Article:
Five key trends for media, from FIPP Congress 2022

With so many interesting sessions at the 44th FIPP World Congress, there was something for everyone at last week’s event.

There was Professor Lucy Küng’s research into digital transformation and workplace challenges, and Fortune’s Jim Jacovides explaining how the brand is building on the changes made during Covid. There was the aspirational tone struck by Nat Geo’s Yulia Boyle during her opening keynote as FIPP’s first female chair, as well as the fireside chats and countless informal conversations taking place across the venue.

Yet some key trends do emerge: from the smaller publishers to the largest, certain topics came up again and again – and we’ve summarised just a few of them here…

1. First-party data is a golden opportunity

Several sessions and smaller seminars at Congress focused on the topic of first-party data and the concomitant demise of third-party cookies. This coincided with the launch of a new 60-page FIPP report on the subject authored by Martha Williams, CEO, World NewsMedia Network, who also outlined its findings in a sold-out pre-Congress seminar.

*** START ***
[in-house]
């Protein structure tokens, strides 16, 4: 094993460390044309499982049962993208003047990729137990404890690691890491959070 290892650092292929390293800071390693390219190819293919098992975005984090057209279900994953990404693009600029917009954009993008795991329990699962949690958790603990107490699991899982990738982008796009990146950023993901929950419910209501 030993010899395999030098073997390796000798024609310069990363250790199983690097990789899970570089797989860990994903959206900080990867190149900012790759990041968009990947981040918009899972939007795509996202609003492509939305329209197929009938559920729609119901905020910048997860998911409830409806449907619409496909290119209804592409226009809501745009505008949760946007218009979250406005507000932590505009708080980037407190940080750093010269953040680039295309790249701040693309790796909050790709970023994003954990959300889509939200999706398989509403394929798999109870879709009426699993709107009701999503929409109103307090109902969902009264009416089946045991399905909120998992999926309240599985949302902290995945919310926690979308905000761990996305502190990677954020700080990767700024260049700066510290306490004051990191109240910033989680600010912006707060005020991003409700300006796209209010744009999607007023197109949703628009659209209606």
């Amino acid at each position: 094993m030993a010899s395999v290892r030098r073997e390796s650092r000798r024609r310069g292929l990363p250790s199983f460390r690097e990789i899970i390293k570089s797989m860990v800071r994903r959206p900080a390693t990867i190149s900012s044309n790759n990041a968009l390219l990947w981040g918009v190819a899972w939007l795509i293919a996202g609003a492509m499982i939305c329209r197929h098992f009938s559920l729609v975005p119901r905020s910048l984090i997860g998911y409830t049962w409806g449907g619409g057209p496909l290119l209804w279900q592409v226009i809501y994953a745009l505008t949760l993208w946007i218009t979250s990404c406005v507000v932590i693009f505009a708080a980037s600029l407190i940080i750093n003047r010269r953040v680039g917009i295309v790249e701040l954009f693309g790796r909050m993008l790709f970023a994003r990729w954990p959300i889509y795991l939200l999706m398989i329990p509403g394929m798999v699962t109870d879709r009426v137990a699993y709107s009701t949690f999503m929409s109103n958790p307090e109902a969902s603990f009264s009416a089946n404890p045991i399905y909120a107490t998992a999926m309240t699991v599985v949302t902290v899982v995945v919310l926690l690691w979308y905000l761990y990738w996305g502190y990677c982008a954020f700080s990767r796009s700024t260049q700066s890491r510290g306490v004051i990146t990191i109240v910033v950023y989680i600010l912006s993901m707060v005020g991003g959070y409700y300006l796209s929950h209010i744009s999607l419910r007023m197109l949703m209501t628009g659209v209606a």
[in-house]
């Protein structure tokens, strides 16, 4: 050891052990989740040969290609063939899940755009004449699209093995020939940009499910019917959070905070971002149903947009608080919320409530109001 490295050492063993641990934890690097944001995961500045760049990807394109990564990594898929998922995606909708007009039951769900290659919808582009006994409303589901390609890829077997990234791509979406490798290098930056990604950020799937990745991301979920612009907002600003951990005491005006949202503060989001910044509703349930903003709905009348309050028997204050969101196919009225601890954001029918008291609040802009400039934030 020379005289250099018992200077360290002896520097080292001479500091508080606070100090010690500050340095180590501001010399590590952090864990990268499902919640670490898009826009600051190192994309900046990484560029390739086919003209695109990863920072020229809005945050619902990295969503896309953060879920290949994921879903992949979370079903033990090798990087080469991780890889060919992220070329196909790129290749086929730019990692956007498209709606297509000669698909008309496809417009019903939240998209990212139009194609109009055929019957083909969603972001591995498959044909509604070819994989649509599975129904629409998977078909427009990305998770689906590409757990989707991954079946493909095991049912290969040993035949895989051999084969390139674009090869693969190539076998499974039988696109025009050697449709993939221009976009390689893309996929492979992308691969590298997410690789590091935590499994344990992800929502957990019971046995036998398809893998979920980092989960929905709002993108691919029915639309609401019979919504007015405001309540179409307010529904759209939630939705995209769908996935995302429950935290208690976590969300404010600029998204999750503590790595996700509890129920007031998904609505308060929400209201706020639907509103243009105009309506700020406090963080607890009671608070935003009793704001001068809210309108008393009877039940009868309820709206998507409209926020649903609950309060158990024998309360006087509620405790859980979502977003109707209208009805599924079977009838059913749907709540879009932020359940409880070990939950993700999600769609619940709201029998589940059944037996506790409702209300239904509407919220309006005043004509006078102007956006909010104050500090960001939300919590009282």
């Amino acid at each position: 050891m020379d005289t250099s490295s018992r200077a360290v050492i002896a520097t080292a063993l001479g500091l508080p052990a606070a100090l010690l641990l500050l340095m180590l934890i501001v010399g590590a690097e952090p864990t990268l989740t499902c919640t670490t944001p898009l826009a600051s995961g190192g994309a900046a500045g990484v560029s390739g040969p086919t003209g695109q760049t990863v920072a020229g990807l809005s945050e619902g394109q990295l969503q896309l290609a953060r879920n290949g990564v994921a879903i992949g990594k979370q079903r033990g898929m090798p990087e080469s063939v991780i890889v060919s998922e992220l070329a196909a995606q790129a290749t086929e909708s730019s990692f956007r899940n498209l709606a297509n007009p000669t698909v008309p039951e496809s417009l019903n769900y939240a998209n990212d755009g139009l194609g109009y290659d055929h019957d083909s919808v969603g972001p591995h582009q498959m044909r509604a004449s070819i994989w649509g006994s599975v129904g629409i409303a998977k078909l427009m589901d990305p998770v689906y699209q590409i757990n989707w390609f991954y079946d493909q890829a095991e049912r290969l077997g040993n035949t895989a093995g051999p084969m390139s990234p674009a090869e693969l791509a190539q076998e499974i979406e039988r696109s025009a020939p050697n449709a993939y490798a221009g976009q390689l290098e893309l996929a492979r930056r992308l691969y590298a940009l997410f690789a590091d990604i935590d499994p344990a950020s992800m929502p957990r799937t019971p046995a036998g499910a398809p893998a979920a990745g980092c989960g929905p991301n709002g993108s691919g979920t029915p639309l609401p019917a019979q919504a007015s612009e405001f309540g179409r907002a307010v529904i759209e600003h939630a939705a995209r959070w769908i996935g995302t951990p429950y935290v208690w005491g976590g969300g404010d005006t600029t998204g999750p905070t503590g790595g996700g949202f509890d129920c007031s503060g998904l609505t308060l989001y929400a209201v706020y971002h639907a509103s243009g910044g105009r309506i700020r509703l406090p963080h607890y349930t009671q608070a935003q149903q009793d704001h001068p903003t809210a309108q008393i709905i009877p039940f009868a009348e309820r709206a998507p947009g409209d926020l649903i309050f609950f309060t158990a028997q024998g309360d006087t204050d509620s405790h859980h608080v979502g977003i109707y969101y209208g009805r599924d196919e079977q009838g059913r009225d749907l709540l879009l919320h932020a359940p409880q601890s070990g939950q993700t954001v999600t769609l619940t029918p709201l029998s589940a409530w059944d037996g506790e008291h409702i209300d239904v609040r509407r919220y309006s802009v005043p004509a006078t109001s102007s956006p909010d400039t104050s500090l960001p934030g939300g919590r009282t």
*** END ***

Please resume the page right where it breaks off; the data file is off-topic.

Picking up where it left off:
For Juan Señor and Inês Bravo, during a detailed presentation in which they launched this year’s edition of the Innovation in Media World Report, the shift to first-party data represents “the beginning of forever”. “The changes of the past few years have been profound and irreversible,” said Señor. “This is a story about the beginning of the second digital age. Advertising changes forever, and our relationship with consumers changes too.”

He added: “The phaseout of third-party cookies is a golden opportunity – a chance to really get our audience data back. To do this, you MUST know your audience. We need to think retention, retention, retention. Keep your heavy readers close and your light readers closer. We must think about how to take every opportunity to convert people into long-term subscribers.”

Putting the consumer first is at the centre of Dotdash Meredith’s strategy, as we heard from Alysia Borsa, Chief Business Officer & President of Lifestyle. “We really are putting the consumer first. We’ve got to believe that if you put the consumer first, the monetisation will follow,” she said via video. 

“On the magazine side too, this helps. While we shut down some magazine brands because the business model just no longer made sense, we’re really focussed on a consumer first business model, which means that advertising remains critical, but we need premium subscribers as well.

“Scale is really important and of course increasingly, so is first-party data. Now we’re able to see and collect data in real-time and at a scale we’ve never seen before, so this is very exciting.  When I started out at the company in 2011, people weren’t really talking about first-party data in the way they are now, but moreso than ever before we are able to understand consumers, their needs, and their intentions.”  

Alexei Venediktof, Echo of Moscow

2. The free press needs defending more than ever